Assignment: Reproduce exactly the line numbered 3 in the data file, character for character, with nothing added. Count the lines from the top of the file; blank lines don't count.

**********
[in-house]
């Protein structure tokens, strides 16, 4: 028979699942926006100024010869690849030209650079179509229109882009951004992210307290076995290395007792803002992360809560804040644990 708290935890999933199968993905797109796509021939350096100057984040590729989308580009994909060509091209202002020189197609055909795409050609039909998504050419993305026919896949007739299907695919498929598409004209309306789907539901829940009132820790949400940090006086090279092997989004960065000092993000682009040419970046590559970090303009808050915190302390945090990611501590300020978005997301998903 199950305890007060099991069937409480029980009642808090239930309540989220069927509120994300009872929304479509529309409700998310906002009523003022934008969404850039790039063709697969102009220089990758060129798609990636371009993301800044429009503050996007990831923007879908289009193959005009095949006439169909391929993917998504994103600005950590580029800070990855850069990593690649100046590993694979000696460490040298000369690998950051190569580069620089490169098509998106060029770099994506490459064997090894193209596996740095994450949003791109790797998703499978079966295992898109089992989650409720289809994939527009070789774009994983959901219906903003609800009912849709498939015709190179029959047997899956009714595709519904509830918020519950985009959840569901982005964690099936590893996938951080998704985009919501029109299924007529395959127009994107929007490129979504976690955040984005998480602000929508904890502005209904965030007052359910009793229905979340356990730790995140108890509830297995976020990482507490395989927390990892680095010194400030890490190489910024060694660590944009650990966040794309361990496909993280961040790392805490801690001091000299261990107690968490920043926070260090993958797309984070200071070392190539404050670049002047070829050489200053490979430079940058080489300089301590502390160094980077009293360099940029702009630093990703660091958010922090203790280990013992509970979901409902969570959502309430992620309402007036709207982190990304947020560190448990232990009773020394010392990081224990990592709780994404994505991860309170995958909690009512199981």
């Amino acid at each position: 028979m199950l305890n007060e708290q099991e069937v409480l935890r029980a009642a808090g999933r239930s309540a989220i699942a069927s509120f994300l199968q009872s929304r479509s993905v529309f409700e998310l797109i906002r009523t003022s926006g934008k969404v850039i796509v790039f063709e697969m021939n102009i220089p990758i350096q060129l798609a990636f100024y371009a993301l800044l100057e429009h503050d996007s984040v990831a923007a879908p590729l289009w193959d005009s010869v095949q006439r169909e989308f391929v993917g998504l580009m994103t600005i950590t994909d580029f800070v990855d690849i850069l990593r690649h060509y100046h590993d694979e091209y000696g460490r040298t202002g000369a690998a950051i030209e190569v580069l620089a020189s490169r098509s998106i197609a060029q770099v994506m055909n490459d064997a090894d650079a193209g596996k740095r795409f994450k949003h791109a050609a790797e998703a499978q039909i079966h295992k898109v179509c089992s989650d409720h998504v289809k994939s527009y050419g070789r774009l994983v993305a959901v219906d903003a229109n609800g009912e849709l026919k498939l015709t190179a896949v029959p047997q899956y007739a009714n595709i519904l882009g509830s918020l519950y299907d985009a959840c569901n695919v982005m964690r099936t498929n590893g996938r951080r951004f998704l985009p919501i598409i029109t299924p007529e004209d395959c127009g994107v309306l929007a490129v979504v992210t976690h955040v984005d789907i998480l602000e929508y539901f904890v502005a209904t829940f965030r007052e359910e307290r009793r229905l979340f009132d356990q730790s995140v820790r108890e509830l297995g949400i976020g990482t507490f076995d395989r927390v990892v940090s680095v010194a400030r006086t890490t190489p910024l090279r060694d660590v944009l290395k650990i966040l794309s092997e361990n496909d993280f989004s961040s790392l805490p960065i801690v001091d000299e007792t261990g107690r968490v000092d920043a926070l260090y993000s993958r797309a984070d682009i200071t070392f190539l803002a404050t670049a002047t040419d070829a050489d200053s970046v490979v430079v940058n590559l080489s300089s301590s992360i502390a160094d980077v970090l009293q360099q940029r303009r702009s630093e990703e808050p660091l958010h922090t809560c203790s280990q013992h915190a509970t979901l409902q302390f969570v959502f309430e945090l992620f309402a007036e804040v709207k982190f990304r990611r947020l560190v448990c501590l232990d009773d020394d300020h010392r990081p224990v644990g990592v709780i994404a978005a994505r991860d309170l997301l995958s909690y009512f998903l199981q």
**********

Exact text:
């Amino acid at each position: 028979m199950l305890n007060e708290q099991e069937v409480l935890r029980a009642a808090g999933r239930s309540a989220i699942a069927s509120f994300l199968q009872s929304r479509s993905v529309f409700e998310l797109i906002r009523t003022s926006g934008k969404v850039i796509v790039f063709e697969m021939n102009i220089p990758i350096q060129l798609a990636f100024y371009a993301l800044l100057e429009h503050d996007s984040v990831a923007a879908p590729l289009w193959d005009s010869v095949q006439r169909e989308f391929v993917g998504l580009m994103t600005i950590t994909d580029f800070v990855d690849i850069l990593r690649h060509y100046h590993d694979e091209y000696g460490r040298t202002g000369a690998a950051i030209e190569v580069l620089a020189s490169r098509s998106i197609a060029q770099v994506m055909n490459d064997a090894d650079a193209g596996k740095r795409f994450k949003h791109a050609a790797e998703a499978q039909i079966h295992k898109v179509c089992s989650d409720h998504v289809k994939s527009y050419g070789r774009l994983v993305a959901v219906d903003a229109n609800g009912e849709l026919k498939l015709t190179a896949v029959p047997q899956y007739a009714n595709i519904l882009g509830s918020l519950y299907d985009a959840c569901n695919v982005m964690r099936t498929n590893g996938r951080r951004f998704l985009p919501i598409i029109t299924p007529e004209d395959c127009g994107v309306l929007a490129v979504v992210t976690h955040v984005d789907i998480l602000e929508y539901f904890v502005a209904t829940f965030r007052e359910e307290r009793r229905l979340f009132d356990q730790s995140v820790r108890e509830l297995g949400i976020g990482t507490f076995d395989r927390v990892v940090s680095v010194a400030r006086t890490t190489p910024l090279r060694d660590v944009l290395k650990i966040l794309s092997e361990n496909d993280f989004s961040s790392l805490p960065i801690v001091d000299e007792t261990g107690r968490v000092d920043a926070l260090y993000s993958r797309a984070d682009i200071t070392f190539l803002a404050t670049a002047t040419d070829a050489d200053s970046v490979v430079v940058n590559l080489s300089s301590s992360i502390a160094d980077v970090l009293q360099q940029r303009r702009s630093e990703e808050p660091l958010h922090t809560c203790s280990q013992h915190a509970t979901l409902q302390f969570v959502f309430e945090l992620f309402a007036e804040v709207k982190f990304r990611r947020l560190v448990c501590l232990d009773d020394d300020h010392r990081p224990v644990g990592v709780i994404a978005a994505r991860d309170l997301l995958s909690y009512f998903l199981q």